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By Collin Breaux | Twitter: @collin_breaux

Marking a major change in California’s COVID-19 pandemic measures and education policy, Gov. Gavin Newsom announced students ages 12 and older in the state will have to be vaccinated to continue attending school in person, once the Food and Drug Administration has fully approved the vaccine.

Newsom said they will work with districts and parents in the meantime to build confidence with communities and figure out the logistics for administering the vaccinations. Students who are not vaccinated will go into independent study, according to news reports.

“We will begin to apply that requirement in the next term—either Jan. 1 or July 1, whichever comes sooner,” Newsom said during the announcement on Friday, Oct. 1. “Concurrent with that, we also want to see all of our (K-12 school) staff—paraprofessionals, not just teachers, bus drivers, custodial staff, and the like, folks that really make the school system operational—get vaccinated as well.”

That requirement will also go into effect once the FDA gives full approval. Currently, all public school employees in the state are required to either be vaccinated or undergo regular testing for COVID-19.

“We hope this encourages folks to get vaccinated,” Newsom said. “We have no trepidation, no hesitancy, in encouraging local school districts to move forward more expeditiously. You’ve seen that in a number of districts in the state that have moved forward more quickly.”

Los Angeles Unified School District and San Diego Unified School District have already instituted vaccine mandates for eligible students. Capistrano Unified School District has not.

“I believe we will be the first state in America to move forward with this mandate and requirement, but I do not believe—by any stretch of the imagination—we’ll be the last state,” Newsom said. “In fact, I anticipate other states to follow suit as well.”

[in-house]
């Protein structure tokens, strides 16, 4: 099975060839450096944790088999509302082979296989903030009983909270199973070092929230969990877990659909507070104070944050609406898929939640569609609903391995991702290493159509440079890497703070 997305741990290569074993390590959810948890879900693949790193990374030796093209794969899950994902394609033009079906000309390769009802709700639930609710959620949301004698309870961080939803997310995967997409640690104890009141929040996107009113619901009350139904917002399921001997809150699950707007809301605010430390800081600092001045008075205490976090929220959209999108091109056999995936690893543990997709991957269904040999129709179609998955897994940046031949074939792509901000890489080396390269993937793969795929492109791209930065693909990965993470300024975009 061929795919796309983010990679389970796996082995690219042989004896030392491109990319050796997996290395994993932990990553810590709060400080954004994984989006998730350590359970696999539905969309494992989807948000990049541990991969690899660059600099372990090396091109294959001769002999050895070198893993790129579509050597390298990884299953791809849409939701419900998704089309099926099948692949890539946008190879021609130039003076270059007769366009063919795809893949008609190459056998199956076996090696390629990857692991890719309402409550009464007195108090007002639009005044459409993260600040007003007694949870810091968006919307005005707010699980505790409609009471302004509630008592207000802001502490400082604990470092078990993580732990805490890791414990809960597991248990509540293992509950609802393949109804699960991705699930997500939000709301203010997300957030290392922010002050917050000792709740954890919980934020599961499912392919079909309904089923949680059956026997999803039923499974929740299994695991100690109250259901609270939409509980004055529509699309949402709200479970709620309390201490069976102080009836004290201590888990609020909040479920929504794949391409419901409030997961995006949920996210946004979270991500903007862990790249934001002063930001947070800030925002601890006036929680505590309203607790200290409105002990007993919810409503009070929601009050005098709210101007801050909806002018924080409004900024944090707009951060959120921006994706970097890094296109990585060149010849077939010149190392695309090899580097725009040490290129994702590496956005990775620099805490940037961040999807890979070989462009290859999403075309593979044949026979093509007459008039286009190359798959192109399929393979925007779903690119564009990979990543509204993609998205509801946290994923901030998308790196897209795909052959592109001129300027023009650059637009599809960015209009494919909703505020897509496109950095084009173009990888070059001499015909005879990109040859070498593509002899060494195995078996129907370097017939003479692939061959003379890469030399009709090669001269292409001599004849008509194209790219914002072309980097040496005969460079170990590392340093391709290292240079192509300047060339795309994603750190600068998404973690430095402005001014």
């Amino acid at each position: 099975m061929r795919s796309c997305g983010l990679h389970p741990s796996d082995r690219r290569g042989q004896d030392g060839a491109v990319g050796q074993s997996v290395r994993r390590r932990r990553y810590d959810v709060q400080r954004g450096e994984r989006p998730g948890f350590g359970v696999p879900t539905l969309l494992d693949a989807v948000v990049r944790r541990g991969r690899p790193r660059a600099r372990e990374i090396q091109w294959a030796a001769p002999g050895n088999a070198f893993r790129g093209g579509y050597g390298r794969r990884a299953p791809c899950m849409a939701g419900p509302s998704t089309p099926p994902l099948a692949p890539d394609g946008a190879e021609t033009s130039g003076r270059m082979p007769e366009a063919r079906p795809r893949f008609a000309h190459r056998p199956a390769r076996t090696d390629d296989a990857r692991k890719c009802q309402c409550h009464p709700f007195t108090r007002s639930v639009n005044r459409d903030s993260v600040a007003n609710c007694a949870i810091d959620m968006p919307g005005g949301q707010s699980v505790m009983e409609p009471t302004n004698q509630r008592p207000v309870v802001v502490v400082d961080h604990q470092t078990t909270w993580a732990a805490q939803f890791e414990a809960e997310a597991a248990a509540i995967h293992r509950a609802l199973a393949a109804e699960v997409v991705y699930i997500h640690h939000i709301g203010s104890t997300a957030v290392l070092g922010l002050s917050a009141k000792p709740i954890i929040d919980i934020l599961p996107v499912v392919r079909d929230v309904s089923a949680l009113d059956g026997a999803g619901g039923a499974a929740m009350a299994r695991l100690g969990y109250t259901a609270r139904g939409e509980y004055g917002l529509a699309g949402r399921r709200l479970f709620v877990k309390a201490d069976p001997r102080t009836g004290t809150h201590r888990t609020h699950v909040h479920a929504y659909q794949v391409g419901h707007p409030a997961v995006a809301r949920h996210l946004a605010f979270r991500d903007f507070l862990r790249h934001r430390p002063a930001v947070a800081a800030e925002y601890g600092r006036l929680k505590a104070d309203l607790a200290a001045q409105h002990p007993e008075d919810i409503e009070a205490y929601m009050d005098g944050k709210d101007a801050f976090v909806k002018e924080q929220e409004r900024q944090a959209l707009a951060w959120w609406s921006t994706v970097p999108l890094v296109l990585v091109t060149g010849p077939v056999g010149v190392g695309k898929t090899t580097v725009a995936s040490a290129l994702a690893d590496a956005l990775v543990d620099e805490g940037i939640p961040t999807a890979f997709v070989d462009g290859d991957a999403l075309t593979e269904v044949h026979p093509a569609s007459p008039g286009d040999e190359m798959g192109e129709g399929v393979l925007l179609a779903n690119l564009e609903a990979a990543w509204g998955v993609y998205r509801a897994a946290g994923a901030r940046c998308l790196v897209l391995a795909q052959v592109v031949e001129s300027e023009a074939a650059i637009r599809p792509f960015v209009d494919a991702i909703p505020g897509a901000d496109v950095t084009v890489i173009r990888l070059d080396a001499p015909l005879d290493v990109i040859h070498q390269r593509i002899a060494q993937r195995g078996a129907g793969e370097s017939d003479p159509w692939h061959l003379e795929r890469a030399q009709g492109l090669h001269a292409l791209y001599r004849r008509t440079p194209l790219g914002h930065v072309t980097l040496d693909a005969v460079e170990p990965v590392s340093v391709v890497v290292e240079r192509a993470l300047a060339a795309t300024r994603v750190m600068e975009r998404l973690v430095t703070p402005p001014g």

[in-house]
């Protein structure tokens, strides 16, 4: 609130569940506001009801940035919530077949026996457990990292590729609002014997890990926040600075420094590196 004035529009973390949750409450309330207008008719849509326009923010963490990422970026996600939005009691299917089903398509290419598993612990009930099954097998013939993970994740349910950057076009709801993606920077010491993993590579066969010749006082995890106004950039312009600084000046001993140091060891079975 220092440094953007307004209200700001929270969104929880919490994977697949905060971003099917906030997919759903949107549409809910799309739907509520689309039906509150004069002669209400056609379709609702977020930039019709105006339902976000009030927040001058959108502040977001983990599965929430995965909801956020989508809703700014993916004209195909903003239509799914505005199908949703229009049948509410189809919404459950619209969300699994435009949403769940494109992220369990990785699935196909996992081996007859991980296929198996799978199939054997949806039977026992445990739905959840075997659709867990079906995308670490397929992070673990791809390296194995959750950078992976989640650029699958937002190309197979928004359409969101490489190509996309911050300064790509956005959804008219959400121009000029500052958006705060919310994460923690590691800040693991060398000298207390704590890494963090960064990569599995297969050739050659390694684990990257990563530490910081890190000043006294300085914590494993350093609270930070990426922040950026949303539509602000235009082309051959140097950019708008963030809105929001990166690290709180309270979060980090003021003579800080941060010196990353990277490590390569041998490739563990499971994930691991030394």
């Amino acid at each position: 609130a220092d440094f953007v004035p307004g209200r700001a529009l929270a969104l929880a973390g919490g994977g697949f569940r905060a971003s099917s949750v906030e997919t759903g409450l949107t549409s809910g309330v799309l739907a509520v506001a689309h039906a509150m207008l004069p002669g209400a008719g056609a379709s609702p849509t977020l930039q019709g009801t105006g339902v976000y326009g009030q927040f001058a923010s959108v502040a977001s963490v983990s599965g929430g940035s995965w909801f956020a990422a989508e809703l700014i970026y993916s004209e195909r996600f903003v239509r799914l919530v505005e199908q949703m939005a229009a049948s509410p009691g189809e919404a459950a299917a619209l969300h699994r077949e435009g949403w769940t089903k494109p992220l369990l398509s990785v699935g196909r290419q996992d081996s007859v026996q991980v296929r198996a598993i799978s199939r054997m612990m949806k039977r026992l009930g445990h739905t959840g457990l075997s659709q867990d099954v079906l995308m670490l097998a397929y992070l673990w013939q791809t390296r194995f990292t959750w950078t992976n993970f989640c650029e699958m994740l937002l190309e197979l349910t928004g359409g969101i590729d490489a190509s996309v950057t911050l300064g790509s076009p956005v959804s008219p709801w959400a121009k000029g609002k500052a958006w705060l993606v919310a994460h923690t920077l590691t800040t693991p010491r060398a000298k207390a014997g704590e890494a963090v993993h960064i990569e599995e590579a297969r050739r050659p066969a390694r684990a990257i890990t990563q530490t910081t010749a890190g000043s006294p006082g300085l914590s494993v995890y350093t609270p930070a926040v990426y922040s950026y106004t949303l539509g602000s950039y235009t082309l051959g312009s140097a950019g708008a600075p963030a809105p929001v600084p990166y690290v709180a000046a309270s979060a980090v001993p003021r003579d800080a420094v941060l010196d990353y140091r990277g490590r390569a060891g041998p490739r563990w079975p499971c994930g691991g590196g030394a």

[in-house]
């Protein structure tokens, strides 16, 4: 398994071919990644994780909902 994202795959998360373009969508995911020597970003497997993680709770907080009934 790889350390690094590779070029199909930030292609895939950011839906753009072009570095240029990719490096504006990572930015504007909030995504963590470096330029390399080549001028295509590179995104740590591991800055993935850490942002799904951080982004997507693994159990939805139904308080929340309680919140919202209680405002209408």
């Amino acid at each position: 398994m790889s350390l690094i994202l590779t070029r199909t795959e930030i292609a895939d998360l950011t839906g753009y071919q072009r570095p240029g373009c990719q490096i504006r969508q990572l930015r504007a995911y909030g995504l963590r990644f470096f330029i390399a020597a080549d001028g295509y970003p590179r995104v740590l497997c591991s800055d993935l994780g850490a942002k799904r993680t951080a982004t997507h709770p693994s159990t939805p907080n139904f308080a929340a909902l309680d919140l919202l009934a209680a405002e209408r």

Exemptions will be in place for medical, religious, and personal belief reasons.

Newsom recently beat a recall attempt, which partly arose over his vocal support for pandemic restrictions and measures.

Masks are required statewide indoors at school campuses.

In other pandemic news, Orange County Health Officer Dr. Clayton Chau recently issued a revised local health order that includes updated guidelines—particularly that people exposed to COVID-19 and not fully vaccinated are allowed a 7-day quarantine with testing or 10-day quarantine without testing.

Orange County Health Care Agency reports that COVID-19 cases are on the decline in Orange County. California continues to have the lowest COVID-19 rate in the country.

Collin Breaux covers San Juan Capistrano and other South Orange County news as the City Editor for The Capistrano Dispatch. Before moving to California, he covered Hurricane Michael, politics and education in Panama City, Florida. He can be reached by email at

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